Beautiful Georgie

When I first came to the school that my kids go to, Billie-Violet was in the same class as this very cool kid Georgie.


Georgie’s mum Sunnie is the most lovely women, her kindness and generosity reaches everyone she meets, she promptly invited me over to her house and I’m not kidding when I say that she was the first (and last) person to ever bake me a cake for my visit. No shit, I almost died, even my mum has never baked me a cake (sorry mum but it’s true).

My dear friend Sunnie’s beautiful boy Georgie amongst other thing happens to have Autism.

When I recently asked her what the biggest challenge of raising a boy with Autism was and she responded that it was the judgements.

Comments like “control your child” and “what’s wrong with him” upset Sunnie so much in the past.

And I was shocked that one of the biggest challenges in a condition that we have no control over was also the one thing that we DO have control over, OUR behaviour.

It didn’t upset her for long, being a wise and resilient mum, Sunnie decided to protect her boy by arming people with knowledge,

she made these cards and kindly hands them out to the people her and Georgie meet.


Sunnie told me that she now never apologises for Georgie’s behaviour, she just hands out these cards and always takes the opportunity to educate anyone on Autism and has such a positive and supportive response.

She told me about a time when Georgie was getting very agitated during a train ride, Sunnie was feeling really uncomfortable expecting people to get upset with him, instead she was blown away by a uni student Queen who said “it’s ok, I’ll play with him” and the two of them had a great time on the train jumping up and down, laughing. Georgie’s happiness is contagious and #queensrule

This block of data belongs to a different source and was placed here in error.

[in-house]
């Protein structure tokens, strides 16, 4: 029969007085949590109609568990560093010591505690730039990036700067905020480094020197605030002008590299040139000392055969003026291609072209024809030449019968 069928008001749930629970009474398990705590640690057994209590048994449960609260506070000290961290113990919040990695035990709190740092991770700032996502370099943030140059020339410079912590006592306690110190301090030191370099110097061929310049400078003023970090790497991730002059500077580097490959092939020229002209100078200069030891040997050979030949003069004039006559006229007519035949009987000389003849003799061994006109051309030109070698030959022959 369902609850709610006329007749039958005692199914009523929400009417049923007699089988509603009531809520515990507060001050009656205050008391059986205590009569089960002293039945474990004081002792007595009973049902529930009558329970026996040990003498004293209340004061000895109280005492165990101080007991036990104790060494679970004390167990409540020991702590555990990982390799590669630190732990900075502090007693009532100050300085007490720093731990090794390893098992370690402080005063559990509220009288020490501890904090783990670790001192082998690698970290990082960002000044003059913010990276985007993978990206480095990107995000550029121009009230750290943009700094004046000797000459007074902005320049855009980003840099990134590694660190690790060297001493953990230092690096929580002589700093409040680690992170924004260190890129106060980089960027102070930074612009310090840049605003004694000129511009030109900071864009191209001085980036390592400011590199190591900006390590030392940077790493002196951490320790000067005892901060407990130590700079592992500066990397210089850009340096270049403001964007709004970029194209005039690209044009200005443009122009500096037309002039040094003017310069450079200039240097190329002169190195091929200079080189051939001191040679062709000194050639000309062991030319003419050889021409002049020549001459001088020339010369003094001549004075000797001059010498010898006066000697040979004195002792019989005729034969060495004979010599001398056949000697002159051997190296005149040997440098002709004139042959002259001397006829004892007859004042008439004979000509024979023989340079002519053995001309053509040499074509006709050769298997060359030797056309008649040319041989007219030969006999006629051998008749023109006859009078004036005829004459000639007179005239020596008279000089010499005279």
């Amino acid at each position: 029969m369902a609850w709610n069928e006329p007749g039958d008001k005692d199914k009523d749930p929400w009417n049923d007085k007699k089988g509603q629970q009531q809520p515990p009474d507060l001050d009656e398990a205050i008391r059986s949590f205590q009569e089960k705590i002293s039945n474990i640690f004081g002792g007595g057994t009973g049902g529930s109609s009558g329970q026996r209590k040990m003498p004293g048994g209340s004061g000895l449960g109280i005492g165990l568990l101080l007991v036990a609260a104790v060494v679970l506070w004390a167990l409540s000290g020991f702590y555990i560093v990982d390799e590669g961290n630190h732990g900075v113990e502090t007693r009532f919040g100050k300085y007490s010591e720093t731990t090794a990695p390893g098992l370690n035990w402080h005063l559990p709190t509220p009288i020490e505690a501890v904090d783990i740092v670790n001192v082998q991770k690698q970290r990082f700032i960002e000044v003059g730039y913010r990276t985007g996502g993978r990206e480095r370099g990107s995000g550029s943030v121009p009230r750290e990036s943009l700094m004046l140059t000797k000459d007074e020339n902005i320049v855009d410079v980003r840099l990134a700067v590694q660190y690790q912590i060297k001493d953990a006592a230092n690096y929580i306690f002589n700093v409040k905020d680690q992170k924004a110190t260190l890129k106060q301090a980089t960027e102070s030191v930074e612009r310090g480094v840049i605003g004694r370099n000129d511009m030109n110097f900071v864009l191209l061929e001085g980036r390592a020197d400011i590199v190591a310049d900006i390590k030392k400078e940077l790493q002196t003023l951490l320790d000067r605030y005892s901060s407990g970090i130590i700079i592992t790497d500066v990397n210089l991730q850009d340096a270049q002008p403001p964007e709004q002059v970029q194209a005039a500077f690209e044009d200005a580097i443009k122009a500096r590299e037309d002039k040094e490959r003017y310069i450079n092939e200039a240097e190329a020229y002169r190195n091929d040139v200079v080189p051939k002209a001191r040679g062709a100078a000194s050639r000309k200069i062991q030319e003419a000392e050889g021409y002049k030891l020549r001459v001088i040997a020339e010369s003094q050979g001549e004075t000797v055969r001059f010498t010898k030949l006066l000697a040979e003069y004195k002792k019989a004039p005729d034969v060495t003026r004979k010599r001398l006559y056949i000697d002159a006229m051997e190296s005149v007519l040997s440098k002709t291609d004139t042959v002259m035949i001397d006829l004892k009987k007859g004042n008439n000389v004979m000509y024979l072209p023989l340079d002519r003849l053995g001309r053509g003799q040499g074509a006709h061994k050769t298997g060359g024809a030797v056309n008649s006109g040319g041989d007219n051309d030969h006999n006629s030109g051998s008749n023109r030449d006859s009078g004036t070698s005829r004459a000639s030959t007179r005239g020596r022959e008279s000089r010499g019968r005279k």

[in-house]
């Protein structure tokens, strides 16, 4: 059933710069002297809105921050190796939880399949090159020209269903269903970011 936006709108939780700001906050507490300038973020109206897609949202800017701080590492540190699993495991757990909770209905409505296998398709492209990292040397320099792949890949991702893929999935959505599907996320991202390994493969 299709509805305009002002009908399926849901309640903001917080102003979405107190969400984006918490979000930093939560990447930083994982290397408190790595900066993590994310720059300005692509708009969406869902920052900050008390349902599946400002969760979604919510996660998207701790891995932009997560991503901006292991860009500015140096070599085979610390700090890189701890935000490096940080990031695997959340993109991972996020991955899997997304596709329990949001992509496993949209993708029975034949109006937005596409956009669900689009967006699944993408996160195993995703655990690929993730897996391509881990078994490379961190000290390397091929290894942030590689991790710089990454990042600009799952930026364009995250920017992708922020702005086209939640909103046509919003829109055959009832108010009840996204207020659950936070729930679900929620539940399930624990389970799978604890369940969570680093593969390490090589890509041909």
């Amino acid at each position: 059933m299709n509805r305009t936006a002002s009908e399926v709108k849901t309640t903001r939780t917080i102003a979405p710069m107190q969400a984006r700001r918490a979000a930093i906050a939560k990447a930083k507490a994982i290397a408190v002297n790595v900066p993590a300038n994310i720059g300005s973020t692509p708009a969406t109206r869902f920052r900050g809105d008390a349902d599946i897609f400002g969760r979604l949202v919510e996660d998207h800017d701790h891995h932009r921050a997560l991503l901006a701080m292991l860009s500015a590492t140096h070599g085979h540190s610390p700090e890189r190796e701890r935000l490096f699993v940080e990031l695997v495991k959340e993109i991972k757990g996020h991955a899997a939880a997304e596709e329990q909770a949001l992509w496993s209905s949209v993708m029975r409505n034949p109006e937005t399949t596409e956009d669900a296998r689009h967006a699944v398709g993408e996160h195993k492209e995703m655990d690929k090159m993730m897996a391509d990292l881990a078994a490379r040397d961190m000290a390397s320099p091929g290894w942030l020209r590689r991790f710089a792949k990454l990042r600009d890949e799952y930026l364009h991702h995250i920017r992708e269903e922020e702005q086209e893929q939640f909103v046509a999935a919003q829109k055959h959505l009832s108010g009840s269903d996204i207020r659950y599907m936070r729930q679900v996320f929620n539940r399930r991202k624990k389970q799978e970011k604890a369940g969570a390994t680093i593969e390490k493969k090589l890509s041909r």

Amazing Sunnie had the following advice for anyone facing the Autism diagnosis,

  • Breathe.
  • Don’t waste your time blaming anyone or anything, don’t waste your time with questions like “why?”, use your time to find out “How” you are going to show your beautiful child the world through their very special eyes.
  • Make sure Science is backing up any theory or treatment you go with.
  • Do whatever it takes to make YOU happy, your child will be happy if you are.
  • Finally, embrace Autism. Be proud of Autism.

And as a mum who doesn’t have a child with Autism, I am so grateful to have friends open enough to share these experiences with me, I learn so much from friends with children who have disabilities and I am so grateful to have friends like Sunnie who are so open about disabilities because I have so many questions but I am always afraid to ask, I was even scared to write this post in case there was something that will offend someone or wasn’t written with the right terms.

But it’s a tribute to a dear friend who has inspired me and so I went ahead with it.

I love the cards she has made, I love that Sunnie has used her strength to change her situation and I love that we can use our Queenliness to improve other people’s experiences while learning more about Autism. 💗💗

💗 Con

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  1. Profile photo of Petie
    Petie 10 months ago

    I just want to take the time to thank you and your friend Sunny. I face this challenge everyday as my son is Autistic. He has such a gorgeous personality but we often face the same judgements daily. I have even had someone suggest I stop taking him out so he doesn’t have a melt down. The thing is sometimes his not affected but other times he is. I continue to take him shopping, to auskick, out for lunch so he doesn’t feel like his not included. The idea of this card is perfect for us and will be working on our cards this weekend. I love the idea and thank you again. ☺